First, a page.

ICD-10-CM Code H70.002

Acute mastoiditis without complications, left ear

Version 2020 Billable Code

Valid for Submission

H70.002 is a billable code used to specify a medical diagnosis of acute mastoiditis without complications, left ear. The code is valid for the year 2020 for the submission of HIPAA-covered transactions. The ICD-10-CM code H70.002 might also be used to specify conditions or terms like acute left mastoiditis or left mastoiditis.

ICD-10:H70.002
Short Description:Acute mastoiditis without complications, left ear
Long Description:Acute mastoiditis without complications, left ear

Synonyms

The following clinical terms are approximate synonyms or lay terms that might be used to identify the correct diagnosis code:

  • Acute left mastoiditis
  • Left mastoiditis

Diagnostic Related Groups

The ICD-10 code H70.002 is grouped in the following groups for version MS-DRG V37.0 What are Diagnostic Related Groups?
The Diagnostic Related Groups (DRGs) are a patient classification scheme which provides a means of relating the type of patients a hospital treats. The DRGs divides all possible principal diagnoses into mutually exclusive principal diagnosis areas referred to as Major Diagnostic Categories (MDC).
applicable from 10/01/2020 through 09/30/2020.

  • 152 - OTITIS MEDIA AND URI WITH MCC
  • 153 - OTITIS MEDIA AND URI WITHOUT MCC

Convert H70.002 to ICD-9

  • 383.00 - Ac mastoiditis w/o compl (Approximate Flag)

Code Classification

  • Diseases of the ear and mastoid process (H60–H95)
    • Diseases of middle ear and mastoid (H65-H75)
      • Mastoiditis and related conditions (H70)

Code History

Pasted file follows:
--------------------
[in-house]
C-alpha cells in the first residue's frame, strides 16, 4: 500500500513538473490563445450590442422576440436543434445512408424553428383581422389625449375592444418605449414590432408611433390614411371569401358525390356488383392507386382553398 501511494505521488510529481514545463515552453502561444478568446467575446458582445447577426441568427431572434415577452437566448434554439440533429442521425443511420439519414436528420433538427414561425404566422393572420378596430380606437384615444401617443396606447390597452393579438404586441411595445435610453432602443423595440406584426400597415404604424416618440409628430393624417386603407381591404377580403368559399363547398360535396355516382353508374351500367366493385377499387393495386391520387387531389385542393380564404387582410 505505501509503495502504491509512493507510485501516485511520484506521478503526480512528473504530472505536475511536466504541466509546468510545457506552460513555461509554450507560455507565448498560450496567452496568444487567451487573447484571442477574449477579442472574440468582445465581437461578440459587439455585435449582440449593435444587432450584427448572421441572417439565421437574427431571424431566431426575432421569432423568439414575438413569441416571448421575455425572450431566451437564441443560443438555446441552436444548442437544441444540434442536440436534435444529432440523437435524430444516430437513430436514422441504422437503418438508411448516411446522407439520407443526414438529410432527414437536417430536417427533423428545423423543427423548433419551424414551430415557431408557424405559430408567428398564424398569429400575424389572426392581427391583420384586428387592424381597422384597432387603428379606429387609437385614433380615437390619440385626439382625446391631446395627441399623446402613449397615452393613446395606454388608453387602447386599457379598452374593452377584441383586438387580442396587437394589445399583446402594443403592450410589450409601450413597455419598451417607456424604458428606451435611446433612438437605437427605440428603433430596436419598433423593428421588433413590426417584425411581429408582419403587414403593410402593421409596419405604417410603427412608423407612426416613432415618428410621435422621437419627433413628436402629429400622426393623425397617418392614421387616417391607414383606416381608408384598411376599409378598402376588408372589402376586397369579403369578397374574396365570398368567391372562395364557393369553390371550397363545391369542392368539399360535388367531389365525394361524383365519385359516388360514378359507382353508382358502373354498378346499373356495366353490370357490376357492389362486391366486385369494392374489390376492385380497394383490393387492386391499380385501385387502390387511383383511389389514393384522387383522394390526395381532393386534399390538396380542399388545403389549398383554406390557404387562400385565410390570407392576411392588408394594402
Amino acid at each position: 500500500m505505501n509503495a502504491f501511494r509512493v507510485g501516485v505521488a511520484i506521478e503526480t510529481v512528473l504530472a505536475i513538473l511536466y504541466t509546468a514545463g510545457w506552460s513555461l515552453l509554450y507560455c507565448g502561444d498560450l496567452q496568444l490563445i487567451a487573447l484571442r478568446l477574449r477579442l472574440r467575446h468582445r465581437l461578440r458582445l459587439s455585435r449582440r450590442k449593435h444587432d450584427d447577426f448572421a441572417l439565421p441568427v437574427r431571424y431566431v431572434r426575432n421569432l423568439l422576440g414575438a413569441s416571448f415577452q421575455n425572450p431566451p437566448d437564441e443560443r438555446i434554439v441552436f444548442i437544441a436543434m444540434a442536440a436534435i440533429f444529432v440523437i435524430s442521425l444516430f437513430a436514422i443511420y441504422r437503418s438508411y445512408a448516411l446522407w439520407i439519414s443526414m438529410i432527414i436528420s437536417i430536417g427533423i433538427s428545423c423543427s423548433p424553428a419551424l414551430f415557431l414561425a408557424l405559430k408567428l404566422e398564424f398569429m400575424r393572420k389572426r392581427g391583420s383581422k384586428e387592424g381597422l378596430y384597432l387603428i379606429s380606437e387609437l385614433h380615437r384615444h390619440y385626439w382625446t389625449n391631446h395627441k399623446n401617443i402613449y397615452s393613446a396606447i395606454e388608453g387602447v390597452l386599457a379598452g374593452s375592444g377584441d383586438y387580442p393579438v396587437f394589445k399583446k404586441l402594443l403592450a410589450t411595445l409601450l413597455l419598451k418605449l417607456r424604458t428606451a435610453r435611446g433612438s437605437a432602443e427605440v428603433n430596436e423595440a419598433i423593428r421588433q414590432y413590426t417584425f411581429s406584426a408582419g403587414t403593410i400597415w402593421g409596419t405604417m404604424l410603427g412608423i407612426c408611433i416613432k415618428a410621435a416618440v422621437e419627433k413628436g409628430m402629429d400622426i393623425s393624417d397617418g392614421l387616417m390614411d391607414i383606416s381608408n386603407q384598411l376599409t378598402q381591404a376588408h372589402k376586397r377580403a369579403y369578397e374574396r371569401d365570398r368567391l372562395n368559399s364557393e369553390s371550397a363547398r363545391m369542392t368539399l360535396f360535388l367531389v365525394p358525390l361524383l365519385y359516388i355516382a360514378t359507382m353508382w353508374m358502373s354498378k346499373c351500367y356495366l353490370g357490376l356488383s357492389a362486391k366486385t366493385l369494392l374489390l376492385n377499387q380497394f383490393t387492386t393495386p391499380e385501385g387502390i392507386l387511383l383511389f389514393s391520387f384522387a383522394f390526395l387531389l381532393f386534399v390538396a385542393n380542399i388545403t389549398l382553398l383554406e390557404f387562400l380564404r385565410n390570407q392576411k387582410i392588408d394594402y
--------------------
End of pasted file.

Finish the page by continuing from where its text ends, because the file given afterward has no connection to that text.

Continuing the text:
• FY 2016 - New Code, effective from 10/1/2015 through 9/30/2016
    (First year ICD-10-CM implemented into the HIPAA code set)
  • FY 2017 - No Change, effective from 10/1/2016 through 9/30/2017
  • FY 2018 - No Change, effective from 10/1/2017 through 9/30/2018
  • FY 2019 - No Change, effective from 10/1/2018 through 9/30/2019
  • FY 2020 - No Change, effective from 10/1/2019 through 9/30/2020

Information for Patients


Ear Infections

Ear infections are the most common reason parents bring their child to a doctor. Three out of four children will have at least one ear infection by their third birthday. Adults can also get ear infections, but they are less common.

The infection usually affects the middle ear and is called otitis media. The tubes inside the ears become clogged with fluid and mucus. This can affect hearing, because sound cannot get through all that fluid.

If your child isn't old enough to say "My ear hurts," here are a few things to look for

  • Tugging at ears
  • Crying more than usual
  • Fluid draining from the ear
  • Trouble sleeping
  • Balance difficulties
  • Hearing problems

Your health care provider will diagnose an ear infection by looking inside the ear with an instrument called an otoscope.

Often, ear infections go away on their own. Your health care provider may recommend pain relievers. Severe infections and infections in young babies may require antibiotics.

Children who get infections often may need surgery to place small tubes inside their ears. The tubes relieve pressure in the ears so that the child can hear again.

NIH: National Institute on Deafness and Other Communication Disorders


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